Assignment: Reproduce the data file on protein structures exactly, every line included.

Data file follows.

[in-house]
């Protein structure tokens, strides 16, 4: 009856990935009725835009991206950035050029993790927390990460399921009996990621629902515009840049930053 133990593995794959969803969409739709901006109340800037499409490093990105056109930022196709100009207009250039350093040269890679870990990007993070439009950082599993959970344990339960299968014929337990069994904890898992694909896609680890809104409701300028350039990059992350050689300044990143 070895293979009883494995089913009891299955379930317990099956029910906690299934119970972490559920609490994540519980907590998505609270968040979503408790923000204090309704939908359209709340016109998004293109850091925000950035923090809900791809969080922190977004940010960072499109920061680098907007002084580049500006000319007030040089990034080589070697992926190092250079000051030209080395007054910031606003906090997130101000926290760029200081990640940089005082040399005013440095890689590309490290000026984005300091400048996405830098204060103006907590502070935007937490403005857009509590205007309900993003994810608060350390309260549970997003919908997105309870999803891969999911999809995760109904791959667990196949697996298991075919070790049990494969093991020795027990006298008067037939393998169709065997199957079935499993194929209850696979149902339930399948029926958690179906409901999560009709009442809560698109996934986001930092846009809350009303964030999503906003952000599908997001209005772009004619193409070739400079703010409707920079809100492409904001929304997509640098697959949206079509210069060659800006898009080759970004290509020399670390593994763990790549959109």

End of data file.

[in-house]
């Protein structure tokens, strides 16, 4: 009856990935009725835009991206950035050029993790927390990460399921009996990621629902515009840049930053 133990593995794959969803969409739709901006109340800037499409490093990105056109930022196709100009207009250039350093040269890679870990990007993070439009950082599993959970344990339960299968014929337990069994904890898992694909896609680890809104409701300028350039990059992350050689300044990143 070895293979009883494995089913009891299955379930317990099956029910906690299934119970972490559920609490994540519980907590998505609270968040979503408790923000204090309704939908359209709340016109998004293109850091925000950035923090809900791809969080922190977004940010960072499109920061680098907007002084580049500006000319007030040089990034080589070697992926190092250079000051030209080395007054910031606003906090997130101000926290760029200081990640940089005082040399005013440095890689590309490290000026984005300091400048996405830098204060103006907590502070935007937490403005857009509590205007309900993003994810608060350390309260549970997003919908997105309870999803891969999911999809995760109904791959667990196949697996298991075919070790049990494969093991020795027990006298008067037939393998169709065997199957079935499993194929209850696979149902339930399948029926958690179906409901999560009709009442809560698109996934986001930092846009809350009303964030999503906003952000599908997001209005772009004619193409070739400079703010409707920079809100492409904001929304997509640098697959949206079509210069060659800006898009080759970004290509020399670390593994763990790549959109």